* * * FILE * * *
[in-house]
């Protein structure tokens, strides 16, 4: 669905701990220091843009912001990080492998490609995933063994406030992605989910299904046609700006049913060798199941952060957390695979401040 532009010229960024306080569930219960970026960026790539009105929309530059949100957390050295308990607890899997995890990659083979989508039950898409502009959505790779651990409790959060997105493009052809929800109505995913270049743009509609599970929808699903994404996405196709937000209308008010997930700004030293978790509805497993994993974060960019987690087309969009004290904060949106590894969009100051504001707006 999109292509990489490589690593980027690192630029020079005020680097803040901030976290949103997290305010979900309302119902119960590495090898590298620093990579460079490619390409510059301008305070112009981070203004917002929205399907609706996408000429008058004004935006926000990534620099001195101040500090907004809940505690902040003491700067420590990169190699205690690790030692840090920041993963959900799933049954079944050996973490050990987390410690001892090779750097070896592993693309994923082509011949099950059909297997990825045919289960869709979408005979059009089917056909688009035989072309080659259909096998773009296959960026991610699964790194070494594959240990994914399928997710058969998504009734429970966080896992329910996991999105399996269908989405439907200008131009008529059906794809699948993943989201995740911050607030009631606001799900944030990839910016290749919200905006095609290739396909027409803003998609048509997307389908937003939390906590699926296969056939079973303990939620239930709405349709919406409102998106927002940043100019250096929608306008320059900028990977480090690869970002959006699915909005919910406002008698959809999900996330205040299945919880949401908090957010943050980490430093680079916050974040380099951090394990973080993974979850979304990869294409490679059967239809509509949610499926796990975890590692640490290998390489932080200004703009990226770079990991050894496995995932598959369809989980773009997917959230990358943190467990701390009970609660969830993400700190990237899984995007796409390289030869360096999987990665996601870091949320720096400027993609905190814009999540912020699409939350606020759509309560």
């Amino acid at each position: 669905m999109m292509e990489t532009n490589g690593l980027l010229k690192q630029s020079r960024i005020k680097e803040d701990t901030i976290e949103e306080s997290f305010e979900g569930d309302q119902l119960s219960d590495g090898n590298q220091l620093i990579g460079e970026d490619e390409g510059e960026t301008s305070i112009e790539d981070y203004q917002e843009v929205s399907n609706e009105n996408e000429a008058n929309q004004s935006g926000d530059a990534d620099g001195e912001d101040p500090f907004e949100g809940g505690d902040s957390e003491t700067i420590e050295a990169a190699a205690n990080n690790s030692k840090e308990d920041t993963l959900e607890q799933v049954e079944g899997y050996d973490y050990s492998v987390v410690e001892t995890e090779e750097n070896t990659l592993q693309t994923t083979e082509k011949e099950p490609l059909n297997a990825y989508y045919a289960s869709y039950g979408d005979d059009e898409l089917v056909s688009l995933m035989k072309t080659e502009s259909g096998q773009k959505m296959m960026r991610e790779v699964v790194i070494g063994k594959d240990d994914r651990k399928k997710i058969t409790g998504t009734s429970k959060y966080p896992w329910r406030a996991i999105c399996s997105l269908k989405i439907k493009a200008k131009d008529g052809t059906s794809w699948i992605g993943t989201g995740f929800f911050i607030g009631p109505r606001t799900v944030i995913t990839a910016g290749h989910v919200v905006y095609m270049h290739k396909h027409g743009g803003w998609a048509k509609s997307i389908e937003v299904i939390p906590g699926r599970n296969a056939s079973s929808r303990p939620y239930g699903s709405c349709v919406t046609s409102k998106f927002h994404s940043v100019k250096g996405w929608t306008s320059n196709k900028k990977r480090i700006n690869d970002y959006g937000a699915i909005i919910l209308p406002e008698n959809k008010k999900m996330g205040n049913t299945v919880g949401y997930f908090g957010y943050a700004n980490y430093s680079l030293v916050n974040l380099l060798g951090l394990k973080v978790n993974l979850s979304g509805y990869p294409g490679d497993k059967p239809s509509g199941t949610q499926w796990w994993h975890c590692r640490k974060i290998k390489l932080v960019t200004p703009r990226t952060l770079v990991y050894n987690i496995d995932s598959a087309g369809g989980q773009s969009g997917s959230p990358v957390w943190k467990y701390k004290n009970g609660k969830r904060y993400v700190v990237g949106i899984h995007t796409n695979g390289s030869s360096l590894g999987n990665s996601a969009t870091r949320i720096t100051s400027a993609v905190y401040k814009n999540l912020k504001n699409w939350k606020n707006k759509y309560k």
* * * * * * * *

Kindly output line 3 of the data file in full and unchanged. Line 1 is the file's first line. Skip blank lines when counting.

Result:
């Amino acid at each position: 669905m999109m292509e990489t532009n490589g690593l980027l010229k690192q630029s020079r960024i005020k680097e803040d701990t901030i976290e949103e306080s997290f305010e979900g569930d309302q119902l119960s219960d590495g090898n590298q220091l620093i990579g460079e970026d490619e390409g510059e960026t301008s305070i112009e790539d981070y203004q917002e843009v929205s399907n609706e009105n996408e000429a008058n929309q004004s935006g926000d530059a990534d620099g001195e912001d101040p500090f907004e949100g809940g505690d902040s957390e003491t700067i420590e050295a990169a190699a205690n990080n690790s030692k840090e308990d920041t993963l959900e607890q799933v049954e079944g899997y050996d973490y050990s492998v987390v410690e001892t995890e090779e750097n070896t990659l592993q693309t994923t083979e082509k011949e099950p490609l059909n297997a990825y989508y045919a289960s869709y039950g979408d005979d059009e898409l089917v056909s688009l995933m035989k072309t080659e502009s259909g096998q773009k959505m296959m960026r991610e790779v699964v790194i070494g063994k594959d240990d994914r651990k399928k997710i058969t409790g998504t009734s429970k959060y966080p896992w329910r406030a996991i999105c399996s997105l269908k989405i439907k493009a200008k131009d008529g052809t059906s794809w699948i992605g993943t989201g995740f929800f911050i607030g009631p109505r606001t799900v944030i995913t990839a910016g290749h989910v919200v905006y095609m270049h290739k396909h027409g743009g803003w998609a048509k509609s997307i389908e937003v299904i939390p906590g699926r599970n296969a056939s079973s929808r303990p939620y239930g699903s709405c349709v919406t046609s409102k998106f927002h994404s940043v100019k250096g996405w929608t306008s320059n196709k900028k990977r480090i700006n690869d970002y959006g937000a699915i909005i919910l209308p406002e008698n959809k008010k999900m996330g205040n049913t299945v919880g949401y997930f908090g957010y943050a700004n980490y430093s680079l030293v916050n974040l380099l060798g951090l394990k973080v978790n993974l979850s979304g509805y990869p294409g490679d497993k059967p239809s509509g199941t949610q499926w796990w994993h975890c590692r640490k974060i290998k390489l932080v960019t200004p703009r990226t952060l770079v990991y050894n987690i496995d995932s598959a087309g369809g989980q773009s969009g997917s959230p990358v957390w943190k467990y701390k004290n009970g609660k969830r904060y993400v700190v990237g949106i899984h995007t796409n695979g390289s030869s360096l590894g999987n990665s996601a969009t870091r949320i720096t100051s400027a993609v905190y401040k814009n999540l912020k504001n699409w939350k606020n707006k759509y309560k």